By Jonah Bennett
The judge presiding over the case of Army Sgt. Bowe Bergdahl, who’s been accused of desertion, ruled Friday that prosecutors won’t be able to rely on any evidence that soldiers were wounded while searching aimlessly for Bergdahl.
Such an exclusion robs the prosecution of some of the most emotionally weighty evidence against Bergdahl, which is precisely why judge Army Col. Jeffery Nance said it needed to be excluded, as it would unfairly bias jurors against him, The Associated Press reports.
Bergdahl has been charged with desertion and misbehavior before the enemy for walking off his post in Afghanistan in 2009, before being captured by the Taliban and returned to the U.S. later through a prisoner swap. In May 2014, the Obama administration handed over five Taliban detainees from Guantanamo Bay in exchange for Bergdahl.
The charge of misbehavior before the enemy could land him in prison for life.
“The accused is not to be convicted because, while searching for him, his comrades were horrifically injured. Even (perhaps especially) hardened combat veterans of many deployments who might sit on this panel would be hard pressed not to be affected by the horrific injuries to SFC Allen, in particular,” Nance argued. “Since the danger can be avoided, I deem it should be.”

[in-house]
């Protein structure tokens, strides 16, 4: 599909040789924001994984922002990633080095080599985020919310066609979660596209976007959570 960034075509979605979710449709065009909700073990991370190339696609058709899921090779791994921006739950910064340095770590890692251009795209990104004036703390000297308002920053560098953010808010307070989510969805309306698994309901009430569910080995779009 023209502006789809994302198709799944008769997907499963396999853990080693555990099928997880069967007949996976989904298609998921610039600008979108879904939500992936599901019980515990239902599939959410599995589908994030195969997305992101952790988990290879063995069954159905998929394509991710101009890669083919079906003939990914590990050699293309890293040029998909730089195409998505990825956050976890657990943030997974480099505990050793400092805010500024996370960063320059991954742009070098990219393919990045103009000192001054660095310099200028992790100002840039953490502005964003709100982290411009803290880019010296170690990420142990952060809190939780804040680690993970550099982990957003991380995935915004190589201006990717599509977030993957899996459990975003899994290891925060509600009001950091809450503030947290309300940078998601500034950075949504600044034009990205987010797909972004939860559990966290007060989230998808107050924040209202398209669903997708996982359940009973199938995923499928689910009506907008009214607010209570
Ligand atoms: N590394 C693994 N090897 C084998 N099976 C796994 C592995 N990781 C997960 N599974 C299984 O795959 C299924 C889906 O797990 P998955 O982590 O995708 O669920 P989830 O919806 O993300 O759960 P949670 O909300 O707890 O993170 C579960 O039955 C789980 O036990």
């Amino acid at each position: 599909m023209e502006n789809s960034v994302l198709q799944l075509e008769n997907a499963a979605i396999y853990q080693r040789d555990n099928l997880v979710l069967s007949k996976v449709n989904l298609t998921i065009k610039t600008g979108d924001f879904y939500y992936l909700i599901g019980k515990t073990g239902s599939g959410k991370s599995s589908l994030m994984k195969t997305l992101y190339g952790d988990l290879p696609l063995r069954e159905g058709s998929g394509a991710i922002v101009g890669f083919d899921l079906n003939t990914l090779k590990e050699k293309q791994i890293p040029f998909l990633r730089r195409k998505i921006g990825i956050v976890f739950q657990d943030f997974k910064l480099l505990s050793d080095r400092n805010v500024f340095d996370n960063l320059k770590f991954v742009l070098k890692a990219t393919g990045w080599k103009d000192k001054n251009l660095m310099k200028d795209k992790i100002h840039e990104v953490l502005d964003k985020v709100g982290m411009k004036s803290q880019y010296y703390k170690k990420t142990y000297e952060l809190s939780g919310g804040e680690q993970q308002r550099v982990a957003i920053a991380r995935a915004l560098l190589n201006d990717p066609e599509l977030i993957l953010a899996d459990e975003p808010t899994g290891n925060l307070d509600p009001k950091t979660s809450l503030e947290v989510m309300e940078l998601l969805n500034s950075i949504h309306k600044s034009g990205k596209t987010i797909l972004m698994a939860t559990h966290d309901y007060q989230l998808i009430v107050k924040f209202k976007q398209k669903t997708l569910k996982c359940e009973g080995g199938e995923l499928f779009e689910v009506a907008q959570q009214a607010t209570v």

Ever since Bergdahl abandoned his post, questions have circulated about whether soldiers were injured or even killed while searching for him.
Prosecutors in the case said that soldiers were in fact wounded on July 8, 2009, during a firefight.
An officer from that mission said the purpose was to find Bergdahl.
Bergdahl’s defense lawyers have submitted a clemency application to the Obama administration in the hopes that Bergdahl might be granted a pardon before GOP President-elect Donald Trump takes control of the White House and before there’s even been a conviction. Trump has blasted Bergdahl numerous times during the 2016 presidential election and suggested that he’s a “no-good traitor, who should have been executed.”
According to numerous legal experts, there’s “zero evidence” to suggest President Barack Obama intends to interfere in the military justice system, much less before a conviction.